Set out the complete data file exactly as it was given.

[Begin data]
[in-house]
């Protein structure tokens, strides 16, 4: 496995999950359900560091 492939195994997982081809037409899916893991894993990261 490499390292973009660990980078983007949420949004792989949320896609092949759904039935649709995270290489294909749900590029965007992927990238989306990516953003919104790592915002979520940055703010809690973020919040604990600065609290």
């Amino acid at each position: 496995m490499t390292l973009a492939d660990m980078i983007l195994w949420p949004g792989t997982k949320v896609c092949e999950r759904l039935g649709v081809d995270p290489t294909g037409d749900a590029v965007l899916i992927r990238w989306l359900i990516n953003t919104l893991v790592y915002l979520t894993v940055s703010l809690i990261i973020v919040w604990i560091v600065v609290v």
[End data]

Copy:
[in-house]
């Protein structure tokens, strides 16, 4: 496995999950359900560091 492939195994997982081809037409899916893991894993990261 490499390292973009660990980078983007949420949004792989949320896609092949759904039935649709995270290489294909749900590029965007992927990238989306990516953003919104790592915002979520940055703010809690973020919040604990600065609290």
């Amino acid at each position: 496995m490499t390292l973009a492939d660990m980078i983007l195994w949420p949004g792989t997982k949320v896609c092949e999950r759904l039935g649709v081809d995270p290489t294909g037409d749900a590029v965007l899916i992927r990238w989306l359900i990516n953003t919104l893991v790592y915002l979520t894993v940055s703010l809690i990261i973020v919040w604990i560091v600065v609290v």